He met a hermit who suggested a life of fasting and prayer, but Christopher didn’t think he’d be very good at that. Fair enough really, we expect giants get pretty hungry. Instead he settled on helping people across a dangerous and fast-flowing river. Then one day a child appeared asking to be carried. The tiny boy proved to be so heavy that Christopher was almost drowned. When he set him on the opposite bank the saint said that he didn’t think the whole world would be as heavy as his passenger. The child replied: “You had on your shoulders not only the whole world but Him who made it. I am Christ your king, whom you are serving by this work.”

Saint Christopher was also a martyr and the Golden Legend has a couple of interesting things to tell us about that too. When Christopher refused to worship other gods, a pagan king had him tied to a red hot iron stool which melted like wax beneath him and Christopher was unhurt. Then he had him tied to a stake and made his knights shoot arrows at the saint. But all the arrows stopped short and hung in mid-air. When the king approached to find out what was going on, one of the arrows turned about and shot him in the eye. Christopher explained that the king must cut off his head, mix the saint’s blood with a little earth, apply it to his wounded eye and he would be healed. Christopher was then beheaded and his instructions successfully followed. The Pagan king immediately became a Christian.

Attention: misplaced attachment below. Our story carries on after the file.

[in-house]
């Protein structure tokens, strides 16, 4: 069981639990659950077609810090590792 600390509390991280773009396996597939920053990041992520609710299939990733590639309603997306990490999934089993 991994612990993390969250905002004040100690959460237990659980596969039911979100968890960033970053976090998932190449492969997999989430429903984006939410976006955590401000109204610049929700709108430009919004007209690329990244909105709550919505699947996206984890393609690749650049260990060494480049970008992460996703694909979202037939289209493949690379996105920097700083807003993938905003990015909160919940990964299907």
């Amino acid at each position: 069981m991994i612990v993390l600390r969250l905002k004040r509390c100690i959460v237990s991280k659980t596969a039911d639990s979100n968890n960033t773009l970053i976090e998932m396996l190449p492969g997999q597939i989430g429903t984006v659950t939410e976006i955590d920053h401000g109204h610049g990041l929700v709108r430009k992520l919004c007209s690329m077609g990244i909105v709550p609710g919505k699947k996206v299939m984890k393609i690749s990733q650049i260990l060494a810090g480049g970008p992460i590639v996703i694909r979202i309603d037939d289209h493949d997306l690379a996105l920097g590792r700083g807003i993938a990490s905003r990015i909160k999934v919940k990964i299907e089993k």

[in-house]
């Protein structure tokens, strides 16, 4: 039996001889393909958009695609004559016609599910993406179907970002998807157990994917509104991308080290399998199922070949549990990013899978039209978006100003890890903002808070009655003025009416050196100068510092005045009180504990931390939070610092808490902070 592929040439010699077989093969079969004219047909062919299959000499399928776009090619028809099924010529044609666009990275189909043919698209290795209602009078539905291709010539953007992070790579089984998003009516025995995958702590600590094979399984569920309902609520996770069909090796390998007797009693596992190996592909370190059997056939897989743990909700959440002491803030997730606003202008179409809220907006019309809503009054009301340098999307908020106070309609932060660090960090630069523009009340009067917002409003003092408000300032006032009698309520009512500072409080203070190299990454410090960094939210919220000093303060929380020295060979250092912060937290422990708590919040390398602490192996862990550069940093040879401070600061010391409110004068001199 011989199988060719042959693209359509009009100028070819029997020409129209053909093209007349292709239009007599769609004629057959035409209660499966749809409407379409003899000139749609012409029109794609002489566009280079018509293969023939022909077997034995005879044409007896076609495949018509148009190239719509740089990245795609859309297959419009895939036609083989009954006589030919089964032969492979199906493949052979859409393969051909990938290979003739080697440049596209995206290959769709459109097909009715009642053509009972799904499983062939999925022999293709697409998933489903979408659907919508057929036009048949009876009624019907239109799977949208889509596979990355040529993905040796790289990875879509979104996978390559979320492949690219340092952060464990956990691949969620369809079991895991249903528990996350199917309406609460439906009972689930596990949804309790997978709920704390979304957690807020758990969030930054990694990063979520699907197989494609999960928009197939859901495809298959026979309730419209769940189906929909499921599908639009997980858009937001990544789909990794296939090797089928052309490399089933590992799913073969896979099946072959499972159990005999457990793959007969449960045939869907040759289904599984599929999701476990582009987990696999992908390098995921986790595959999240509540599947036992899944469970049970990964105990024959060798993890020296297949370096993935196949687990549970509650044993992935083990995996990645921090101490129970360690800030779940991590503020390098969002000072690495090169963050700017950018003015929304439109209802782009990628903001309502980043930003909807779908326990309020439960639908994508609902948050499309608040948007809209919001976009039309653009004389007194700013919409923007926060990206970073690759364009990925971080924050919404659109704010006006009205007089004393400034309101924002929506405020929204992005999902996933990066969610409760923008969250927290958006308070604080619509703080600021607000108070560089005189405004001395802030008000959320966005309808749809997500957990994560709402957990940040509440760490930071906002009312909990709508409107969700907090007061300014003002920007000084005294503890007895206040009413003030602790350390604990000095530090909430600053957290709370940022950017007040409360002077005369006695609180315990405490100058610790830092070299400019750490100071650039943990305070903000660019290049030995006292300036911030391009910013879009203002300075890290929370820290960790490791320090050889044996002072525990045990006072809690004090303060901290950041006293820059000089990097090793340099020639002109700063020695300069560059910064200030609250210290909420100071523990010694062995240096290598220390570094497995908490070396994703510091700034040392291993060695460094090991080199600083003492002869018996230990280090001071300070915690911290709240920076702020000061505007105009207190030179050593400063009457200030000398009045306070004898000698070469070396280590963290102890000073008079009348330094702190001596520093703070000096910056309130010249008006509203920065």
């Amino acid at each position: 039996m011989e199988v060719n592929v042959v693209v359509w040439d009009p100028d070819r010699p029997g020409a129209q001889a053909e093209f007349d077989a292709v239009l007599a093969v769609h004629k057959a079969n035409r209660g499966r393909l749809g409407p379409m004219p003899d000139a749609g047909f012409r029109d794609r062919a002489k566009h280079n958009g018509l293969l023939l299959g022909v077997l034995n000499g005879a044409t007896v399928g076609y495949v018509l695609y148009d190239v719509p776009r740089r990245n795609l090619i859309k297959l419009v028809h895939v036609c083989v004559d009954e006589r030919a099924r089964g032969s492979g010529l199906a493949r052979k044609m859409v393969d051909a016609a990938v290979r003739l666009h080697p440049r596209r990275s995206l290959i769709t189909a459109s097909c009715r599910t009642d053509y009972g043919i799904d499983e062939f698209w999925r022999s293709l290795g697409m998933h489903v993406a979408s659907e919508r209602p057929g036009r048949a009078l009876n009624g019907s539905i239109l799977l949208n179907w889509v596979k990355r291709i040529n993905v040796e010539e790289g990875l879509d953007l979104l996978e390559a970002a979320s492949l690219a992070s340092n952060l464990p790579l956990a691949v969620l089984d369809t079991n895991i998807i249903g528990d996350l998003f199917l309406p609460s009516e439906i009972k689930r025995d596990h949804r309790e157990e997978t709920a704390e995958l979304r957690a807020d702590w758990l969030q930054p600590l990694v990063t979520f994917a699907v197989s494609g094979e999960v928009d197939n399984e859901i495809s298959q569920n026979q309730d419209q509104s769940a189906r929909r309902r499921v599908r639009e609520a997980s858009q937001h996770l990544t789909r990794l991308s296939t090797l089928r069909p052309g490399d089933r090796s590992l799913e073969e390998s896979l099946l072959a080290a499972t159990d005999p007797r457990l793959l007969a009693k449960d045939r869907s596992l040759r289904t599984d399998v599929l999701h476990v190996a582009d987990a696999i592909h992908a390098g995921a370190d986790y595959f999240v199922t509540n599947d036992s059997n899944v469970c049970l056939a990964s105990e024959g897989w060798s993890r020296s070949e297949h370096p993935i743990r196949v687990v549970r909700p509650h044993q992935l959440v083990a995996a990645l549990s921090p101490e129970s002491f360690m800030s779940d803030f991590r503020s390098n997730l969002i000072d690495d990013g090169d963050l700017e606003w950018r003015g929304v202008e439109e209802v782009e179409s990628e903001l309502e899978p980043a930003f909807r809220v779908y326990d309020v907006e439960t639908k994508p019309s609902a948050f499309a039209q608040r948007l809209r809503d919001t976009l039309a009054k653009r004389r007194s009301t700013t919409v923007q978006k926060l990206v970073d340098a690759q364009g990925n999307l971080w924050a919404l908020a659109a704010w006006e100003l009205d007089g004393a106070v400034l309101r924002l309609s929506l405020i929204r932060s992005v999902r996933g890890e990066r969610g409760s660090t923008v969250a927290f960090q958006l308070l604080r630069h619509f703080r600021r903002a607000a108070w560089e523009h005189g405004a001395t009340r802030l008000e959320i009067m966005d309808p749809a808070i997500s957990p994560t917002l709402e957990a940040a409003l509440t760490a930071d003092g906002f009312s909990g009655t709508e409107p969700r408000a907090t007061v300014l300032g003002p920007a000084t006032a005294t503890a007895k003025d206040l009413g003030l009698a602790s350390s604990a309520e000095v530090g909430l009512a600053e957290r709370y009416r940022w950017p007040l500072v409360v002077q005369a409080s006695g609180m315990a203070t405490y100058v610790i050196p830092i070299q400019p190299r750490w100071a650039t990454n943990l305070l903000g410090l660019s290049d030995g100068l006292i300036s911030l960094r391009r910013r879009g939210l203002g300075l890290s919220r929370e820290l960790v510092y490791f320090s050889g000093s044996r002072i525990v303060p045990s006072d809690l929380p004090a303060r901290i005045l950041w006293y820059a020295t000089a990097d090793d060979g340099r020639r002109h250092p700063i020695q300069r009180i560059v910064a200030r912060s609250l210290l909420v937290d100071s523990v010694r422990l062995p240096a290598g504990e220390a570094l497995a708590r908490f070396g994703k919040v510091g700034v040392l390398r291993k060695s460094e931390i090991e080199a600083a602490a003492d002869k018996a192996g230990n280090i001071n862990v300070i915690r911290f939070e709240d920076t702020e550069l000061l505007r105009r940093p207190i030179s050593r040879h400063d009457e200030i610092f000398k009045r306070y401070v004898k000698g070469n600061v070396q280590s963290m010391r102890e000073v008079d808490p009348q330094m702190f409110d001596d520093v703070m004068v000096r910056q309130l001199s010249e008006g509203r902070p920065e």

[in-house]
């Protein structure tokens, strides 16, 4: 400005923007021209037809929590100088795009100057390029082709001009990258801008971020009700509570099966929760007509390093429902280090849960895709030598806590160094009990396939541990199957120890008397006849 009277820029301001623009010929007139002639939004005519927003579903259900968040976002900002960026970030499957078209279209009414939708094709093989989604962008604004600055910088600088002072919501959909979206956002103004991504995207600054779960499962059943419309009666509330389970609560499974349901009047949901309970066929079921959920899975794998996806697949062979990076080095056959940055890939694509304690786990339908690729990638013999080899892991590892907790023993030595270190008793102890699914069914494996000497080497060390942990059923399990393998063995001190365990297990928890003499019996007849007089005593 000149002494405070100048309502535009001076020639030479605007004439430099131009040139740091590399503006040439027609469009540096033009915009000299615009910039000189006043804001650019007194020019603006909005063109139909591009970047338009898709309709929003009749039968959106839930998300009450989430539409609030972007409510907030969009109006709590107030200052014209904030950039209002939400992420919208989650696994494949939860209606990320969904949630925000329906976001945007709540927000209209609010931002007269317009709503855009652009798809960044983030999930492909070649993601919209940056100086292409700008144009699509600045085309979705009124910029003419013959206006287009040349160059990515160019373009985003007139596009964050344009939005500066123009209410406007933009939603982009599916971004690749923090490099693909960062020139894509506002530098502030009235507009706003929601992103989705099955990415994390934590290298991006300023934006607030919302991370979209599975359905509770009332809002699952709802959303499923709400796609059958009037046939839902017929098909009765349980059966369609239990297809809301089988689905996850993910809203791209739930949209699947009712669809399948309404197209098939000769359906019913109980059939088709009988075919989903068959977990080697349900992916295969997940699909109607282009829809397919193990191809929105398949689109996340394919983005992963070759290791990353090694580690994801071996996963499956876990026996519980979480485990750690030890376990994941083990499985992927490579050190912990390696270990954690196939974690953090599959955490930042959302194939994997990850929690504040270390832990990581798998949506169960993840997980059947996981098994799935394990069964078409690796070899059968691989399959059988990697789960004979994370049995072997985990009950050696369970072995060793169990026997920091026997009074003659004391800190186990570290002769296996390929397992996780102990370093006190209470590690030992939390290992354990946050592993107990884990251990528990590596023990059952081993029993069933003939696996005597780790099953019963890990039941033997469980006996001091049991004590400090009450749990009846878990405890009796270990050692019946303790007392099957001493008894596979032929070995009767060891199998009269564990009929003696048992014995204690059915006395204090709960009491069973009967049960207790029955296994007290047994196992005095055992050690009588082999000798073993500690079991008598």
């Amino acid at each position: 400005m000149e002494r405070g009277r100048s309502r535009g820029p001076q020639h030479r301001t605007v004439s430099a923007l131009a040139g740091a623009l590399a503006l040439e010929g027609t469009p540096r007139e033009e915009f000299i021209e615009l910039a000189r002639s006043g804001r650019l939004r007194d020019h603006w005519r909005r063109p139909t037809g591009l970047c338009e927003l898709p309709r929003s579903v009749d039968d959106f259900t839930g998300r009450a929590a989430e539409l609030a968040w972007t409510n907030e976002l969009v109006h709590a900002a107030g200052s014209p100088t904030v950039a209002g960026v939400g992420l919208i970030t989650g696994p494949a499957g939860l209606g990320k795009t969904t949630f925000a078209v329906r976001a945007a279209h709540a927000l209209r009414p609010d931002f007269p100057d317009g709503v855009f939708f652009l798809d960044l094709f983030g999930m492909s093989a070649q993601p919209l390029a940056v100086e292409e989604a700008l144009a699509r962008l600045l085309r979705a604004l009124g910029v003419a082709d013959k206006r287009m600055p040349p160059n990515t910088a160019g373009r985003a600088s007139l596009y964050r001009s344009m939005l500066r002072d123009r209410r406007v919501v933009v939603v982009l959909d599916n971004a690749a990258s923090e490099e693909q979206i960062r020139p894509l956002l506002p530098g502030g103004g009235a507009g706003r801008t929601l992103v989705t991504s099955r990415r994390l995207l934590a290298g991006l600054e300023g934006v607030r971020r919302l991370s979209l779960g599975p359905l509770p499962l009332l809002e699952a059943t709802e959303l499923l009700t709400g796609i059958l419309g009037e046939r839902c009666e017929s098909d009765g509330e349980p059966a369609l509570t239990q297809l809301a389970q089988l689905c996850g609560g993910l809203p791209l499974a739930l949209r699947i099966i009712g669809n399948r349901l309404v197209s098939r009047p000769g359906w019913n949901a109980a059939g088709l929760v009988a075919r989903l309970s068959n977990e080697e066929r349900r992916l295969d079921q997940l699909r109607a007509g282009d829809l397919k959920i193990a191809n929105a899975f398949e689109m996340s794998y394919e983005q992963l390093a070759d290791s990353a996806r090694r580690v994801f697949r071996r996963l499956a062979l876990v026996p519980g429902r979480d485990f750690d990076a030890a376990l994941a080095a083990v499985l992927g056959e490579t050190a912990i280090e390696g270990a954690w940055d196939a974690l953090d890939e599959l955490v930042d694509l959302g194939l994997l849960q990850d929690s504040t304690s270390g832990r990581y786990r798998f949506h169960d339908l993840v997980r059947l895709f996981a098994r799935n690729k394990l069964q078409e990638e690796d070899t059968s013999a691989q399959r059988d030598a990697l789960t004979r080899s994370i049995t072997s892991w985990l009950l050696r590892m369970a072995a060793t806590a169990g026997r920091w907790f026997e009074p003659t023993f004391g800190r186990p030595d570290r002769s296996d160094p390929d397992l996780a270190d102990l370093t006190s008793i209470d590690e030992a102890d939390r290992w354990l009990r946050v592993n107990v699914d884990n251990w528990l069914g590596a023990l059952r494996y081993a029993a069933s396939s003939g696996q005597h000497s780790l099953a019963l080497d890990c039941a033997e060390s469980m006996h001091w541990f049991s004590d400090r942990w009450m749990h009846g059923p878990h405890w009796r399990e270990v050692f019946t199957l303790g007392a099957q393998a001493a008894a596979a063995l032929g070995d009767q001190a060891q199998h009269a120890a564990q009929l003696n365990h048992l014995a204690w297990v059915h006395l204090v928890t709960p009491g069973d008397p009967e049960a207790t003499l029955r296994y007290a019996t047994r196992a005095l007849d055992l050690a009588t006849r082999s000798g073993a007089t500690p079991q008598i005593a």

07 24 william gilletteToday I want to tell you about William Gillette, who was born in Hartford, Connecticut on this day in 1853. He was an actor who quickly realised that he could earn a lot more money if he was also a playwright and director as well. Luckily he was really good at all three.

He is best known for his portrayal of Sherlock Holmes. Although he was not the very first to play the part on stage, he was the first to do so with the approval of Sir Arthur Conan Doyle. In 1893, Doyle had killed off his famous character at the Reichenbach Falls but found that he missed the income that his stories provided. So he started looking at the possibility of putting Holmes on the stage. Doyle wrote a play and approached a couple of people about the leading rôle including Henry Irving but he failed to engage their interest. Reading between the lines, it might not have been very good. Eventually it was sent to Broadway theatre producer Charles Frohman who suggested that Gillette would be the man to help with a re-write.